There are labeling standards for bourbon, however. At two years the label can use the state's name in which it was distilled and be called straight, e.g. Kentucky Straight Bourbon. After four years of aging the label does not need to have the state's name imprinted on it.Continue to 12 of 32 below.
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Start Off Right
Every great product starts with quality ingredients and Maker's Mark pride themselves on the grains they distill from.
Each of the grains are tested, overseen and handpicked by the distillery to ensure they're starting with the best. The farmers who produce the grain are screened to ensure they are not using genetically modified seed, have any genetically modified varieties growing nearby that could cross bread or overuse pesticides and other practices that can taint the grain.
The distillers will... also handpick fields from a contracted farmer that they want to use even before the harvest. The corn for Maker's Mark is grown in Indiana and Kentucky and is inspected visually as well as for moisture (more than 14% water and it's rejected).
The grain recipe for Maker's Mark is 70% corn, 16% red winter wheat and 14% malted barley, but they're not concerned about anyone duplicating their product because it's the entire process that makes this bourbon special.Continue to 13 of 32 below.
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Before the grains can be cooked, they need to be milled and, prior to the widespread use of electricity, every distillery used water to operate their mills, which is another reason why you'll find a creek, stream or river near every distillery you visit.
Running through Maker's Mark distillery is a small waterway that is reverently called Whiskey Creek. However, this is not the water source; it is only a channel built by the Samuels family to divert any floodwater that comes their way.
The... grinding technique at Maker's Mark is another diversion from standard operating procedure among distilleries. When the hammer press was invented distillers were drawn to the efficient device that literally hammered the grain to a fine powder. That didn't do it for Maker's Mark and Bill Samuels Jr. says it was a tough decision during which they consulted local bakeries.
The bakeries denounced the new grinding technique because it added too much heat to the grain and that was one thing the Samuels had been avoiding at all costs. Instead of being super efficient, Maker's Mark decided to stick with the roller mill press which creates a ground grain of the perfect consistency and allows the sweet flavors of the wheat to shine through.Continue to 14 of 32 below.
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Cooking the Grains
Red winter wheat is Maker's Mark "secret" ingredient. It's really no secret but it makes the difference in their recipe.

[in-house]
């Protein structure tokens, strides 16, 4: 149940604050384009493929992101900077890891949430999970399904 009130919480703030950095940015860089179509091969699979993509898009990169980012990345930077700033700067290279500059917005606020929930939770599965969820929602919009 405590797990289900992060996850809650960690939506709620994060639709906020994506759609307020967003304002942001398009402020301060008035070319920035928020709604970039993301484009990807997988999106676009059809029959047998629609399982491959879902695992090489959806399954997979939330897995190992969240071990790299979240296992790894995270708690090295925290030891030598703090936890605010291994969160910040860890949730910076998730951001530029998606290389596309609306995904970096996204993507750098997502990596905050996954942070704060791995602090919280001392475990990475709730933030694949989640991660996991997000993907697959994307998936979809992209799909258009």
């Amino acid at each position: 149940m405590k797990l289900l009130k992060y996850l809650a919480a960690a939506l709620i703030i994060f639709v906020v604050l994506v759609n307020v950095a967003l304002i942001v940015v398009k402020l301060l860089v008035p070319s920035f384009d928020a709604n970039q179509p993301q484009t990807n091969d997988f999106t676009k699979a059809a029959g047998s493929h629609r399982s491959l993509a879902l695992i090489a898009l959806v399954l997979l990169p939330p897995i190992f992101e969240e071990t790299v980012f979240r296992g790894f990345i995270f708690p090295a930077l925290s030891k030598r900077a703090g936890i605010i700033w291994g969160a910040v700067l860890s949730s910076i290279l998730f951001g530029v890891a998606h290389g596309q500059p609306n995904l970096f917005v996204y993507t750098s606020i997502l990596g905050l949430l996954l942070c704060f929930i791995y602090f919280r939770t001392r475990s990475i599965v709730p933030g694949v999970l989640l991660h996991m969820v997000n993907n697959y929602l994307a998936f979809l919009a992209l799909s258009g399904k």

This grain is hardy and very heavy. If you were to hold two jars of the same volume, one containing red winter wheat and the other barley, the wheat jar would be significantly heavier.
This particular variety of wheat adds the soft, sweet flavor that is a signature of this bourbon, but it also makes the cooking process more challenging. The majority of the time whiskey... distillers will pressure-cook the grain before fermenting because it's easy and economical but wheat cannot be cooked under pressure. Instead, it needs to be handled gently.
Bill Samuels Sr. realized this and had to work out the process of cooking his choice of grains.
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- Corn is added to a soup stock of clean limestone-filtered water and leftover distillers beer in large white cooking tanks and is heated up to no more than 212 degrees.
- A cooling process is started after that and once the brew reaches 160 degrees the red winter wheat is added.
- As the cooling continues the final grain, barley, is added and the mix is allowed to cool naturally overnight.
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The Fermentation Room
After the mash is cooked and cooled yeast is added and it pours into large fermentation tanks.
This is no ordinary yeast; it is the one element that lives on in the Samuels family bourbon from before the time Bill Samuels Sr. burned the original family recipe. Bill Samuels Jr. says that the particular yeast strain dates back to sometime around the Civil War. Back in those times, many distillers fermented their bourbon outside and the natural elements of the area added flavors and aided the... reaction of the yeast, which is creating distillers beer during this stage.Continue to 16 of 32 below.
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Where the Yeast Is Busy
The large rooms of the distillery which hold the wood fermentation tanks, some of which are over 100 years old, are bright, airy and very warm with the inviting smell of very sweet, heavy beer.